Today’s 30 Days of Love prompt is one very close and dear to me. It asks that we find out more about the Muslim communities living in our towns and cities, the Muslim Americans who work in offices with us, go to school with us and with our children, are ‘us’: America.
This is a picture of ‘us’ — my dear friend Soha, with whom I worked at Oklahoma State University. Soha is from Egypt, but has lived in the US for many years. Her husband is faculty at OSU, and she is finishing up her doctorate. When Americans talk against Muslims, when the media says incredibly offensive things about Muslims, when politicians posture at the expense of American Muslim citizens, this is the face I hold in my heart as ‘Muslim.’ My dear friend Soha.
Right after I was married — many many years ago — I moved with my husband half-way around the world to North Africa, to Algeria. Eventually I would be living in the middle of an Algerian neighbourhood in Algiers, my best friend Saliha across the hall. She had 10 living children, 3 still-born. Affianced (as they say in French, one of her two languages) at 13, married at 14, she lived in the almost the same floor plan apartment we did. She had two bedrooms instead of our one, but otherwise the tiny kitchen w/ the two-burner stove was the same. She didn’t have a refrigerator until we left, and sold her ours for a song.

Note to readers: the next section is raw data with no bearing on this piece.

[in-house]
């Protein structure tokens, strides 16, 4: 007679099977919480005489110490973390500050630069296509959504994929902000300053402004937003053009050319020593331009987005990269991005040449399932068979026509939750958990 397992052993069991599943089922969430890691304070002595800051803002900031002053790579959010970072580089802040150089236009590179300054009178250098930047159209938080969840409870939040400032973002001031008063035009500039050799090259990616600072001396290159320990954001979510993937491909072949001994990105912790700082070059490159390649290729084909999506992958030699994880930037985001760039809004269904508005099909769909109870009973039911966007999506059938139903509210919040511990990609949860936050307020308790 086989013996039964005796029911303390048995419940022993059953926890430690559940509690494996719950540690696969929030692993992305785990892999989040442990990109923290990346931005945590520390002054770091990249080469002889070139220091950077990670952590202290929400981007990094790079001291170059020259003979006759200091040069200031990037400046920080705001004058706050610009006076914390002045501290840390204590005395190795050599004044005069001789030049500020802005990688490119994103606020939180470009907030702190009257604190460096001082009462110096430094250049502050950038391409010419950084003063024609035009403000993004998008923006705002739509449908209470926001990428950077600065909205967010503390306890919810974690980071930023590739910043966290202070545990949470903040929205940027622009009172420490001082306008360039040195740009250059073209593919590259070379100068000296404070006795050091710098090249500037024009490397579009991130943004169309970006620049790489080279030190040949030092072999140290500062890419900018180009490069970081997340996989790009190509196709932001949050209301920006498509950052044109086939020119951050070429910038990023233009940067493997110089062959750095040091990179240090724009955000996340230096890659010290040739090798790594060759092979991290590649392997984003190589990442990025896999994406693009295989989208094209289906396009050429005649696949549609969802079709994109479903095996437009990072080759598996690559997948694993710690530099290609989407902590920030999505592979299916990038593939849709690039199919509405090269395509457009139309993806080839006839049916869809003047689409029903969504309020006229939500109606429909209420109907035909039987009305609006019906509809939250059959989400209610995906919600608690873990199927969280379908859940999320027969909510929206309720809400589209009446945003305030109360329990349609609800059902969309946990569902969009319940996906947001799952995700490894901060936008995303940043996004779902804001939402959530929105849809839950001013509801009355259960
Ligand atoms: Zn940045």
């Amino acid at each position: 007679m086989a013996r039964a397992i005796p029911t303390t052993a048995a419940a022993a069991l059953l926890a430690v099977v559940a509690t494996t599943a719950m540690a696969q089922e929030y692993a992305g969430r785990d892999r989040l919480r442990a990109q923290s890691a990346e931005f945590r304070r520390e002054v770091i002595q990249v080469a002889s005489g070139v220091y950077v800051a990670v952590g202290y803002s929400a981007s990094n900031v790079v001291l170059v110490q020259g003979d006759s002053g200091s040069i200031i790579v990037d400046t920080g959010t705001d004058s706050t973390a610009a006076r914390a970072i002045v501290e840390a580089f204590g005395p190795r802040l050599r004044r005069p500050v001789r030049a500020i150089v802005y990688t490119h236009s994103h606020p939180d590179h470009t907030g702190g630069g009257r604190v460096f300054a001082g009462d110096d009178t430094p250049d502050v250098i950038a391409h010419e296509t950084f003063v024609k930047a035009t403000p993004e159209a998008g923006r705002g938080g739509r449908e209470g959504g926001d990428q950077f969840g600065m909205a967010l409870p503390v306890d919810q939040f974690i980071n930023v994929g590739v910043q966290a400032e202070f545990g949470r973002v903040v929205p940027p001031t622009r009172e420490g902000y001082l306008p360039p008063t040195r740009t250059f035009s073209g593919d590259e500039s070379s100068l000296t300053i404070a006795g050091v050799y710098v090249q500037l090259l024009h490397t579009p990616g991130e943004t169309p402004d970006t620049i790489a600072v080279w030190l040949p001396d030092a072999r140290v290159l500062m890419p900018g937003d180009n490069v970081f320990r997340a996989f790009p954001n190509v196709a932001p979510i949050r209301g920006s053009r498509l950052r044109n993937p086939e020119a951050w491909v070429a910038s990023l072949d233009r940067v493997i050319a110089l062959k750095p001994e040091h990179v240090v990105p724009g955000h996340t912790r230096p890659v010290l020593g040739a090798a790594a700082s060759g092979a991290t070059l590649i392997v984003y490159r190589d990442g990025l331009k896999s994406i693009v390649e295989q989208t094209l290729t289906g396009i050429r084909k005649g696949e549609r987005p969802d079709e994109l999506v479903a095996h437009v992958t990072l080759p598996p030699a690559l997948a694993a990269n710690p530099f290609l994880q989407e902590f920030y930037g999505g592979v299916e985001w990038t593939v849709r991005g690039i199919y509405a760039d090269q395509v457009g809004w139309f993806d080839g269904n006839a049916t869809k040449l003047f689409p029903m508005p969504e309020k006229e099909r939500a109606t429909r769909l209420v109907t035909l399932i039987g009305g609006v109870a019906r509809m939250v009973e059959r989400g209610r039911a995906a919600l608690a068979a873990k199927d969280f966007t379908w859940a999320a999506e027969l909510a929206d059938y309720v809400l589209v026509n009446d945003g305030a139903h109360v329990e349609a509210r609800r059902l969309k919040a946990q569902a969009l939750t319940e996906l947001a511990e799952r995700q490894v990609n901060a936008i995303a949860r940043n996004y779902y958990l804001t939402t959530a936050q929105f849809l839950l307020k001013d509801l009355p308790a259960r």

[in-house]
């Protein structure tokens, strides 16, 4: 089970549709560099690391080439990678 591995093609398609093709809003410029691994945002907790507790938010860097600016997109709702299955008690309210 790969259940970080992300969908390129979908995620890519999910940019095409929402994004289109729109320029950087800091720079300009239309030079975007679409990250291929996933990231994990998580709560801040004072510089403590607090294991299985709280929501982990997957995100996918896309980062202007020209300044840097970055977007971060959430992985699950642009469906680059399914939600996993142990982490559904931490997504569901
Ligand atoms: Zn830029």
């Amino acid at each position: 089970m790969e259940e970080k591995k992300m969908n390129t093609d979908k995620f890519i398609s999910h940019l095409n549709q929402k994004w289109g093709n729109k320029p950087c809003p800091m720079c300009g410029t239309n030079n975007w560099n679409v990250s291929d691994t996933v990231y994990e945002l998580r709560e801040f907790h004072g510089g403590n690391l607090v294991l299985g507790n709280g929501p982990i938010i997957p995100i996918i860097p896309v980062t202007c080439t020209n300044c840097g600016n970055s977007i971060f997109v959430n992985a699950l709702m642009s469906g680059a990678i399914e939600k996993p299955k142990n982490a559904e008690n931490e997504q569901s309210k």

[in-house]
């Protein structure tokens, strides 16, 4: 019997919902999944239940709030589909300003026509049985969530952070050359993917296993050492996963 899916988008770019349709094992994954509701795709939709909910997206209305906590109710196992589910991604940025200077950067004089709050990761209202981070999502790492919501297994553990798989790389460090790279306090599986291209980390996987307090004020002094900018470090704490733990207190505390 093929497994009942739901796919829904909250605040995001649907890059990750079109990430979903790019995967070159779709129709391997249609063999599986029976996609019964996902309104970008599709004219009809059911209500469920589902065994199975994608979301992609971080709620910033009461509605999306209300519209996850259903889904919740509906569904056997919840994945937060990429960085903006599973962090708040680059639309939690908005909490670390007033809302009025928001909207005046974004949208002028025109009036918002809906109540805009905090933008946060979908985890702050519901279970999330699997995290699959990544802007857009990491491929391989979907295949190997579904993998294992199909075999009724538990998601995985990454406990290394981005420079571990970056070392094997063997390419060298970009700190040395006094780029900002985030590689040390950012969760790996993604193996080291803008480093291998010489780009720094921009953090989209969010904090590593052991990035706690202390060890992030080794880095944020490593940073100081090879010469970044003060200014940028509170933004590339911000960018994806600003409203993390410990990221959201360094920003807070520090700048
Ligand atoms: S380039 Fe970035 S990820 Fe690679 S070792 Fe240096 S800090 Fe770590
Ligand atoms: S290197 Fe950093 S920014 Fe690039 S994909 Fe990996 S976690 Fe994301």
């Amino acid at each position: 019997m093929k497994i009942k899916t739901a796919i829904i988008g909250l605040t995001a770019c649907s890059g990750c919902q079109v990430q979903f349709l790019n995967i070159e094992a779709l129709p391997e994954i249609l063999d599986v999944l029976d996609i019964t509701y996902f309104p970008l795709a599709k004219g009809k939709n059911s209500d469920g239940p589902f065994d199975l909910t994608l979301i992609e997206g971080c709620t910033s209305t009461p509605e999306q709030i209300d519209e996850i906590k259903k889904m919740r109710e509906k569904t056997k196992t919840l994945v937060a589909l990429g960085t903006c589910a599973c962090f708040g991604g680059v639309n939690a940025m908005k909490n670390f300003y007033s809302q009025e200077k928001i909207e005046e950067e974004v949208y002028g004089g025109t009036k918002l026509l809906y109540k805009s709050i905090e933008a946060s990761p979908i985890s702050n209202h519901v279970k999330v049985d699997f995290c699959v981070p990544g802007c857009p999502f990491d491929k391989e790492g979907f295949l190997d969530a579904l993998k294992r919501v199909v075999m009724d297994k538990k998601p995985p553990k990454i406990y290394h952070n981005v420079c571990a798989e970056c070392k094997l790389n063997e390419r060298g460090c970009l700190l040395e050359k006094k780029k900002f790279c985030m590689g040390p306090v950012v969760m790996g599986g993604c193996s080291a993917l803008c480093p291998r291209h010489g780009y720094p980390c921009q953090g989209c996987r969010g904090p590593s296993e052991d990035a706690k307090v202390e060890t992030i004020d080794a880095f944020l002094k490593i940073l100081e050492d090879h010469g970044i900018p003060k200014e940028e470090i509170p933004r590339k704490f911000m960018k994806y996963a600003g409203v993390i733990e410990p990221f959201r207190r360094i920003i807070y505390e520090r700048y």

Her concern for my childless state deepened when I tried to explain I was on birth control, as we were newly married. She politely refused to believe me. “No man would let you do that,” she demurred. “But it’s okay — I won’t tell.” She herself had to get her tubes tied secretly, with the birth of her last child. The victim of gestational diabetes, she would die w/ another pregnancy, the doctor told her. “But if my husband knew, he would throw me out and take my children,” she told me. No wonder she didn’t believe me.
This kind of life is light years away from Soha’s, teaching at a prestigious American university. But neither life is familiar to most Americans: not the lives of my Muslim friends in Algiers, or in Saudi Arabia, where I lived for several years. Where my youngest son was born.
Nor here in the US, where Soha’s son & daughter attend good Stillwater schools, and she & her husband are academics much like I was. So many similarities to exclaim over, and the differences fascinating, not frightening.
We miss so very much when we cut ourselves off from difference, fearing it. Fear often leads to hate, which eats at the hater, and may well kill the victim. What if we do everyone a favour, and try to get to know more about the ‘other’ Americans in our diverse country? What if, as Christina Warner, campaign director for Shoulder to Shoulder notes, we “don’t … wait for discrimination to define our responses. Instead, we can build diverse communities that celebrate our respective traditions now, making our communities safer and more inclusive for the future”…?
In Oklahoma, for example, the Oklahoma Humanities Council is co-sponsoring a series of discussions called “Muslim Journeys: American Stories.” All over the state, groups will come together to learn about Muslims in America, and the vibrant religious & cultural heritage they bring to the American story. Given that all our families at some point journeyed to arrive where we are today, why not welcome the incredible diversity that is America today? How cool would that be? And how much would all of us gain?